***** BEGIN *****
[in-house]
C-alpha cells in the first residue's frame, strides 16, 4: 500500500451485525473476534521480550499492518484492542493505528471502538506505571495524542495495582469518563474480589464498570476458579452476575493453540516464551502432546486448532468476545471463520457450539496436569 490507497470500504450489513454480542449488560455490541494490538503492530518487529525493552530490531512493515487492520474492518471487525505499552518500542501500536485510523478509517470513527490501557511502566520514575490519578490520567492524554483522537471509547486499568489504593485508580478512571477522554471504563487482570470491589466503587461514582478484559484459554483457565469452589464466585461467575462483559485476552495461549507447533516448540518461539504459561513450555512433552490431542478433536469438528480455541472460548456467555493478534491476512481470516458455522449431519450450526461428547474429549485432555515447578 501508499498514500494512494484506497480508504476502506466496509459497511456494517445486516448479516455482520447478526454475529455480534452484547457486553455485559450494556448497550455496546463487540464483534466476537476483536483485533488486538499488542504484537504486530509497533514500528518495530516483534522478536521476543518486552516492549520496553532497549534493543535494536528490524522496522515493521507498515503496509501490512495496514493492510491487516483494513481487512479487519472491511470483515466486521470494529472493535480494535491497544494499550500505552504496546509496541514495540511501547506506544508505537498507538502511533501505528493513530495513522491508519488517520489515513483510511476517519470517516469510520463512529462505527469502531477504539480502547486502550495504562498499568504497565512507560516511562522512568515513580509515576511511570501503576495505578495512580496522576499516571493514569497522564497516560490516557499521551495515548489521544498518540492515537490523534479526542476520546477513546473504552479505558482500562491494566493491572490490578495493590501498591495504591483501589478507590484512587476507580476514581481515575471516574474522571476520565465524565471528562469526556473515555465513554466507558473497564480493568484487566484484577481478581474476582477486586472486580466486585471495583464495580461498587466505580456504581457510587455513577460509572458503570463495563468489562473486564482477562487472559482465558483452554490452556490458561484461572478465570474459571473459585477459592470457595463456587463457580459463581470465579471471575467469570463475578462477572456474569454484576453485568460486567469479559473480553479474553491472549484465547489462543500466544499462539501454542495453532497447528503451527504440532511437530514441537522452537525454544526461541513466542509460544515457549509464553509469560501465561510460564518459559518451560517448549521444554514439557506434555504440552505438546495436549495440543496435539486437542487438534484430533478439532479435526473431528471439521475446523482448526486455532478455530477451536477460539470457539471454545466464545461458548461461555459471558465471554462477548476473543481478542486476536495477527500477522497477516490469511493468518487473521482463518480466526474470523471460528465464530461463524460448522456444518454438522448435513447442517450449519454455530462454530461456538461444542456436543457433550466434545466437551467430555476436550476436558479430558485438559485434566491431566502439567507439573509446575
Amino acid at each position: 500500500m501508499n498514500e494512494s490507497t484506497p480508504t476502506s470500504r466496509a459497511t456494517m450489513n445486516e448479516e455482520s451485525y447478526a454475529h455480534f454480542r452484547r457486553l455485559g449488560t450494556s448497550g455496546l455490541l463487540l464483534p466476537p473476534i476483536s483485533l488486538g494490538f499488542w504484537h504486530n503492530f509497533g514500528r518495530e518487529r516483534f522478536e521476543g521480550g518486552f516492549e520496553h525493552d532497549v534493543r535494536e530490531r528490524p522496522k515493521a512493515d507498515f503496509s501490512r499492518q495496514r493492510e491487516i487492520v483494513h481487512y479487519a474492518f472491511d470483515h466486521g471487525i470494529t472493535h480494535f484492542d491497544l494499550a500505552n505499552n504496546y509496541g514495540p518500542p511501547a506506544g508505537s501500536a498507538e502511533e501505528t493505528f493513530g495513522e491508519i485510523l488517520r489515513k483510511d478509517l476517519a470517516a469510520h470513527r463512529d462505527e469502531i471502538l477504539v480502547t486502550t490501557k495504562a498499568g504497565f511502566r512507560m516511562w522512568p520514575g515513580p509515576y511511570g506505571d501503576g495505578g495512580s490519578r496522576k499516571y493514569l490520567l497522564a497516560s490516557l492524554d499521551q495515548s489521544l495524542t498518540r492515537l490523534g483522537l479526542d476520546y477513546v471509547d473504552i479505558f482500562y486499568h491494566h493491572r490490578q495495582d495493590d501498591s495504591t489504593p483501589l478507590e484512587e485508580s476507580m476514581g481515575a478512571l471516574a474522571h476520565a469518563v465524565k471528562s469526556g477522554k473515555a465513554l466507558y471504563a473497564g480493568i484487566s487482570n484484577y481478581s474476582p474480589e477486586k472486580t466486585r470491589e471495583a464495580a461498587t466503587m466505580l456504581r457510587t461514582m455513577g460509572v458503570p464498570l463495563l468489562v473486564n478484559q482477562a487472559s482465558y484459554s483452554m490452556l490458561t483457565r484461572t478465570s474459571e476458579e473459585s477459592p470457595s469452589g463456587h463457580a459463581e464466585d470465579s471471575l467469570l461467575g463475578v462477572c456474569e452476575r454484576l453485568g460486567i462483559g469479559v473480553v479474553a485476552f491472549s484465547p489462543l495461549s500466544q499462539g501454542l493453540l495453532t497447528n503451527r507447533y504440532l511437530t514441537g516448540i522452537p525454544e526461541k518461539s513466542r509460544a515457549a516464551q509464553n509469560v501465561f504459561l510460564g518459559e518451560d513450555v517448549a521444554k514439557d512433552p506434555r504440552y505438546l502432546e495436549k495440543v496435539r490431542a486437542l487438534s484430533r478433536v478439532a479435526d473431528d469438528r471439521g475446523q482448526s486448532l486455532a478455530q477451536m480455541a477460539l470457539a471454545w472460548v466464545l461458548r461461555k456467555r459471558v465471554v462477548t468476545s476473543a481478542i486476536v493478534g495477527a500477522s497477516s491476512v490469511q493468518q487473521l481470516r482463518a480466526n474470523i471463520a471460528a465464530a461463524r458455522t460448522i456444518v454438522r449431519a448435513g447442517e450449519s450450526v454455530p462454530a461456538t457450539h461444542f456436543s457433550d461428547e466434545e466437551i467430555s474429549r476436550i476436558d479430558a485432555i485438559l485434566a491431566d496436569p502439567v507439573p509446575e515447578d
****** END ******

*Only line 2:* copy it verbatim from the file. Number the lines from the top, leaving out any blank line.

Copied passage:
C-alpha cells in the first residue's frame, strides 16, 4: 500500500451485525473476534521480550499492518484492542493505528471502538506505571495524542495495582469518563474480589464498570476458579452476575493453540516464551502432546486448532468476545471463520457450539496436569 490507497470500504450489513454480542449488560455490541494490538503492530518487529525493552530490531512493515487492520474492518471487525505499552518500542501500536485510523478509517470513527490501557511502566520514575490519578490520567492524554483522537471509547486499568489504593485508580478512571477522554471504563487482570470491589466503587461514582478484559484459554483457565469452589464466585461467575462483559485476552495461549507447533516448540518461539504459561513450555512433552490431542478433536469438528480455541472460548456467555493478534491476512481470516458455522449431519450450526461428547474429549485432555515447578 501508499498514500494512494484506497480508504476502506466496509459497511456494517445486516448479516455482520447478526454475529455480534452484547457486553455485559450494556448497550455496546463487540464483534466476537476483536483485533488486538499488542504484537504486530509497533514500528518495530516483534522478536521476543518486552516492549520496553532497549534493543535494536528490524522496522515493521507498515503496509501490512495496514493492510491487516483494513481487512479487519472491511470483515466486521470494529472493535480494535491497544494499550500505552504496546509496541514495540511501547506506544508505537498507538502511533501505528493513530495513522491508519488517520489515513483510511476517519470517516469510520463512529462505527469502531477504539480502547486502550495504562498499568504497565512507560516511562522512568515513580509515576511511570501503576495505578495512580496522576499516571493514569497522564497516560490516557499521551495515548489521544498518540492515537490523534479526542476520546477513546473504552479505558482500562491494566493491572490490578495493590501498591495504591483501589478507590484512587476507580476514581481515575471516574474522571476520565465524565471528562469526556473515555465513554466507558473497564480493568484487566484484577481478581474476582477486586472486580466486585471495583464495580461498587466505580456504581457510587455513577460509572458503570463495563468489562473486564482477562487472559482465558483452554490452556490458561484461572478465570474459571473459585477459592470457595463456587463457580459463581470465579471471575467469570463475578462477572456474569454484576453485568460486567469479559473480553479474553491472549484465547489462543500466544499462539501454542495453532497447528503451527504440532511437530514441537522452537525454544526461541513466542509460544515457549509464553509469560501465561510460564518459559518451560517448549521444554514439557506434555504440552505438546495436549495440543496435539486437542487438534484430533478439532479435526473431528471439521475446523482448526486455532478455530477451536477460539470457539471454545466464545461458548461461555459471558465471554462477548476473543481478542486476536495477527500477522497477516490469511493468518487473521482463518480466526474470523471460528465464530461463524460448522456444518454438522448435513447442517450449519454455530462454530461456538461444542456436543457433550466434545466437551467430555476436550476436558479430558485438559485434566491431566502439567507439573509446575